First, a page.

Inside your ear is a twisted organ that looks like a snail shell. It's called the cochlea, and it performs the vital function of transforming sound into nerve impulses that head off to your brain, allowing you to hear.
Scientists have long thought the cochlea's shape was no more than a means of packing the necessary pieces and parts into a tight spot.
But a new study suggests the spiral shape enhances the sounds in the frequency range of human speech, perhaps making the difference between hearing a whisper and hearing nothing at all.
The finding could help improve designs of mechanical sound receivers, including better cochlear implants for the roughly 59,000 people who get them every year.
The cochlea is a complex organ deep inside your ear. It is essentially a long tube coiled in a narrowing spiral.
It works like this: Sound waves cause the eardrum to vibrate. Small bones transmit the vibrations to fluid in the cochlea.
Waves of differing frequency peak at different points along the cochlea's long tube, which is actually divided into two halves by a basilar membrane. Hair cells at the big end of the organ detect high-pitched sounds, and hair cells deep down at the narrow end detect low-frequency sounds.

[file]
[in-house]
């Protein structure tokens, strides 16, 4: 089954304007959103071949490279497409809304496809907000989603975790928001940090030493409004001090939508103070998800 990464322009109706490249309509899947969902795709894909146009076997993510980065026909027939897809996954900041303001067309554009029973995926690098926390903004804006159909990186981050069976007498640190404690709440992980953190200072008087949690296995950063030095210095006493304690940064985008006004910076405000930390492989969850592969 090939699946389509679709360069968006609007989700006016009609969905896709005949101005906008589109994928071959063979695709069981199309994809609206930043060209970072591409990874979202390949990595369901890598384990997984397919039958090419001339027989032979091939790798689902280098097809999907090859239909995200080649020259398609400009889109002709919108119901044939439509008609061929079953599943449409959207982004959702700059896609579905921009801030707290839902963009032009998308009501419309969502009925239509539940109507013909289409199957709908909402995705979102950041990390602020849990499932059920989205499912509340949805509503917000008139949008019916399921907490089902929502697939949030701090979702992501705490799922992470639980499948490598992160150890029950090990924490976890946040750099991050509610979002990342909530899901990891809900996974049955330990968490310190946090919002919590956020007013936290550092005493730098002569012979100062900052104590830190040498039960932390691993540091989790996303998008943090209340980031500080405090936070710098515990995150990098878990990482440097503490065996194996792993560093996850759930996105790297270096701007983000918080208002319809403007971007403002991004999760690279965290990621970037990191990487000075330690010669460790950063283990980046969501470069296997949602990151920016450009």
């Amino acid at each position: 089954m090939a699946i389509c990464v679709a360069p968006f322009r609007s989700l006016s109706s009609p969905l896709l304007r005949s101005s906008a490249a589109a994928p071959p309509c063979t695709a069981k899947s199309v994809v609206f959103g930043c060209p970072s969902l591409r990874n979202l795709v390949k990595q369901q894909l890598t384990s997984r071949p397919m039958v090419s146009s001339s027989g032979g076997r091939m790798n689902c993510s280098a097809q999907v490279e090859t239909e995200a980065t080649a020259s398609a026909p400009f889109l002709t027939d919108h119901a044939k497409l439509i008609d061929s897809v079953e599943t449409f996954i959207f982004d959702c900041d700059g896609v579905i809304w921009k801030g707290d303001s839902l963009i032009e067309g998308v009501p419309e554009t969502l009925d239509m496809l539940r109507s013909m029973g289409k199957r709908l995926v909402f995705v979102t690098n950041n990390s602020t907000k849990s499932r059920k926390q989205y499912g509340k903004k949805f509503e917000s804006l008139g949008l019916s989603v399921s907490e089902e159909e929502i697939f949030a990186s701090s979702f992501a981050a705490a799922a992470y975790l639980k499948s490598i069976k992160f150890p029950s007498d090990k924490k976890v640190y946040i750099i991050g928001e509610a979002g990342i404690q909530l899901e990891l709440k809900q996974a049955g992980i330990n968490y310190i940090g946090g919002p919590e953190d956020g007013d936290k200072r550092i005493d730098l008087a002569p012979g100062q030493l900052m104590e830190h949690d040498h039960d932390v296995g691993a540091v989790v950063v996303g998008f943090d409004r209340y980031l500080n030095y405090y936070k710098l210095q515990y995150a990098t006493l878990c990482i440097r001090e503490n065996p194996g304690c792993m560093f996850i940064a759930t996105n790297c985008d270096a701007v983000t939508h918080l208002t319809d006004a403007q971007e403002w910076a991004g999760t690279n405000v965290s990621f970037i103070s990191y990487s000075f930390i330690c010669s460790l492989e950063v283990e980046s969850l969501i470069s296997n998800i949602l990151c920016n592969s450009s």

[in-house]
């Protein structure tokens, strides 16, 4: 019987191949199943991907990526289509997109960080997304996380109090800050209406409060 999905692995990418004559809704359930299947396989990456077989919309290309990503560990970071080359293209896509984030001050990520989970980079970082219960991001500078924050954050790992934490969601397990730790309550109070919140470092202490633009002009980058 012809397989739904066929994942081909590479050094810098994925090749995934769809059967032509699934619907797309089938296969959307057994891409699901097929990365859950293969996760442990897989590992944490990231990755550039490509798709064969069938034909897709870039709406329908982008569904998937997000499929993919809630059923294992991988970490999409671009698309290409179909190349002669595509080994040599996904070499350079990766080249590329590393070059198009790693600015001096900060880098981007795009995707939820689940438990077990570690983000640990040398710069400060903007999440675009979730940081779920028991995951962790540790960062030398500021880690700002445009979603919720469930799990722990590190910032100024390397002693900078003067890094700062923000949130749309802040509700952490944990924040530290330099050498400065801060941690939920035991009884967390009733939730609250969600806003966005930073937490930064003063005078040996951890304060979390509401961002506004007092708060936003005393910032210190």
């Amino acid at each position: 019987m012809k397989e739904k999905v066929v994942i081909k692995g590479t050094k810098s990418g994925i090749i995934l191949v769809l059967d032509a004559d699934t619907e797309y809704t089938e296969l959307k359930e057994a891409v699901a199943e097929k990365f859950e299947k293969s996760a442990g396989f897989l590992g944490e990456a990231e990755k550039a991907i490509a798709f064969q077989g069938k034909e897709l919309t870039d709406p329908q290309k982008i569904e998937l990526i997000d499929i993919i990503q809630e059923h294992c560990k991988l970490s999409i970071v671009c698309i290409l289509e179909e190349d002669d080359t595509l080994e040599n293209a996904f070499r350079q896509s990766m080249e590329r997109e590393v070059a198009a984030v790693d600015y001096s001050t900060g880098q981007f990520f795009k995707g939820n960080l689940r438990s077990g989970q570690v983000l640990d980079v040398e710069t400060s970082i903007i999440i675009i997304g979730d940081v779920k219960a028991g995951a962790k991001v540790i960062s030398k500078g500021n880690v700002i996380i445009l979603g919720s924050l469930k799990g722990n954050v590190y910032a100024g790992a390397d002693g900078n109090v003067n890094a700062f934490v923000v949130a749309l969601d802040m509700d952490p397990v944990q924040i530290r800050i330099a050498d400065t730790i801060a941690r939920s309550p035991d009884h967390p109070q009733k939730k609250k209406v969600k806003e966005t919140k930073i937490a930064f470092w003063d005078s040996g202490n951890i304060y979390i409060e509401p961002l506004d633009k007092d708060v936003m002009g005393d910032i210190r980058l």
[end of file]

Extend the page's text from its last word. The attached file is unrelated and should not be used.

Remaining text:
Previous studies found that the tube's shape had no effect on how sound is detected. But Richard Chadwick and Emilios Dimitriadis of the National Institutes of Health decided to pursue the possibility anyway.
They recruited Daphne Manoussaki, a mathematician at Vanderbilt University, for her ability to model complex structures.
"I knew nothing about cochlea mechanics and I think that was to my advantage," Manoussaki said. "I looked at this organ that was shaped like a snail, but that everyone was modeling as if it were a straight duct, and I asked the obvious question."
Just a whisper
Manoussaki found that the spiral shape causes wave energy to accumulate against the outside edge of the chamber.
The uneven energy distribution causes fluid in the cochlea to slosh higher on one side of the chamber. This tilts the basilar membrane in the direction to which the hair cells are most sensitive. The effect is strongest in the area where the lowest frequencies are detected.
The effect is akin to the "whispering gallery mode" in which a mere whisper can travel along the curved walls of a large chamber and stay strong enough to be heard clearly on the opposite side of a room.
Sensitivity to sound is increased by up to 20 decibels, a difference equal to that between a quiet restaurant and a busy street, the researchers said.
"This would indicate we need to take a step back from the cell biology and see how the cochlea works as an integrated system," said Karl Grosh, an expert on ear structure at the University of Michigan in Ann Arbor.
"The more we understand how the cochlea works, the more success we will have in building signal processing systems that mimic its auditory characteristics ... an important aspect in designing cochlear implants and analog cochlear processors, said Grosh, who himself has designed silicon cochlear implants.
The finding, announced this week, was published in the journal Physical Review Letters.
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